Extinction Rebellion protesters float ‘sinking house’ down Thames
The stunt was held to ‘send an SOS’ to the Government over climate change.
Extinction Rebellion activists have floated a “sinking house” down the River Thames in London to highlight the impact of rising sea levels.
The half-submerged “classic suburban house” was pictured drifting near Tower Bridge early on Sunday morning.
In a statement, the environmental protest group said the stunt aimed to “send an SOS to the Government on climate inaction and draw attention to the threat humans face from climate change and rising sea levels”.
It comes as parts of the UK deal with the aftermath of widespread flooding that hit towns across the Midlands and northern England on Thursday and Friday.
Several areas were deluged with one month’s worth of rain in a day and a woman died after being swept up in floodwaters.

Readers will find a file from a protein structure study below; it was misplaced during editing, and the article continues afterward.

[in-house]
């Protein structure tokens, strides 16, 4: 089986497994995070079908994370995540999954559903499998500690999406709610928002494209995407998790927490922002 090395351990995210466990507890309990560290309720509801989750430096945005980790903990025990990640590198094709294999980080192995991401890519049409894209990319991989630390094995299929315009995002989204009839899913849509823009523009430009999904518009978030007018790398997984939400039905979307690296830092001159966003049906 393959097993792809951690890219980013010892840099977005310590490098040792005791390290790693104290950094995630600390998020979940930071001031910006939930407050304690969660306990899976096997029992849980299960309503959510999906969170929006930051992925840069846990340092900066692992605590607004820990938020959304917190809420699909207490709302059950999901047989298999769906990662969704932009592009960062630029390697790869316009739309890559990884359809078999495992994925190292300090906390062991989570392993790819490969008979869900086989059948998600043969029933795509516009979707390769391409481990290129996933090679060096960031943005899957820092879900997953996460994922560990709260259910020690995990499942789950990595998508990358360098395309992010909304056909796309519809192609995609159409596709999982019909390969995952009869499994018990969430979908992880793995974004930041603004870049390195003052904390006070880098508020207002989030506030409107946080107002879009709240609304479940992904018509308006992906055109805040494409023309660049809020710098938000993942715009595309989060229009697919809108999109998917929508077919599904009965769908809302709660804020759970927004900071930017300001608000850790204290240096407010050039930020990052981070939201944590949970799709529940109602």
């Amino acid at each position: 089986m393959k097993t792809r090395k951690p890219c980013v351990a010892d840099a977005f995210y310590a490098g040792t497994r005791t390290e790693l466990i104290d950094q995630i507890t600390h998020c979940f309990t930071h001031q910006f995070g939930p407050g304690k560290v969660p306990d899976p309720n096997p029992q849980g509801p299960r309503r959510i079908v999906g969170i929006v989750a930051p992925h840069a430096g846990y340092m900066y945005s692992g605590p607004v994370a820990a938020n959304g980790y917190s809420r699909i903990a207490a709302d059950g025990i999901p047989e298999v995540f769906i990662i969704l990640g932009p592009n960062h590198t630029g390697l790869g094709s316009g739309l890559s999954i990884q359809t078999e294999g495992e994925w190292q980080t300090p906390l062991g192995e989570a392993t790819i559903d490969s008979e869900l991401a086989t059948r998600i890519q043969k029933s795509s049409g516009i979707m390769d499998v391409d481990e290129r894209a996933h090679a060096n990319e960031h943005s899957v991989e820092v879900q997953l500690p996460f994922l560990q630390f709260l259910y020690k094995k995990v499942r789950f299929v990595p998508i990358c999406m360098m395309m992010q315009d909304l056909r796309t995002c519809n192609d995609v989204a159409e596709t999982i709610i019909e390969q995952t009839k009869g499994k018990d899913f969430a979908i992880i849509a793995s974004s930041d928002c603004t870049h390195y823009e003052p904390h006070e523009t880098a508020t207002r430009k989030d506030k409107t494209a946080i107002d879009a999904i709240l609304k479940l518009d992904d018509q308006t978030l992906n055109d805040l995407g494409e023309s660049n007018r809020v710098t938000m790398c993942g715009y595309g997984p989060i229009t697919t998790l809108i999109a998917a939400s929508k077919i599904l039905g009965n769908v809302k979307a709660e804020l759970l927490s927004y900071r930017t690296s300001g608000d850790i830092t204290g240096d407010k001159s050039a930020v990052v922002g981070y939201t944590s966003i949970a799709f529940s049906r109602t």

Extinction Rebellion said: “Representing the disastrous realities of projected sea level rises, perhaps the stunt was unnecessary.
“As the ongoing flood disaster in Derbyshire and Yorkshire has so starkly illustrated, our homes, businesses and families are at very real risk.
“We are watching, in real-time, as people’s lives are destroyed around the world and in the UK.
“Unless action is taken to halt biodiversity loss and reduce greenhouse gas emissions to net zero, these tragedies are set to worsen.”
Katey Burak and Rob Higgs, builders of The Sinking House, said: “Sadly, climate change is something that affects every one of us.
“We want to respectfully raise awareness of the severity of the impending human-made disaster.
“We need urgent action to address the climate emergency and devastation of our beautiful and precious natural world, which is being decimated at an unprecedented and tragic rate.
“We implore the Government to act responsibly and we will continue to make our voices heard until they act.”
On Wednesday, Extinction Rebellion won a High Court challenge over a
protest ban issued by the Metropolitan Police.
The force could face hundreds of claims for compensation after it arrested protesters during the imposition of a blanket ban on the assembly of more than two people during the group’s Autumn Uprising action last month.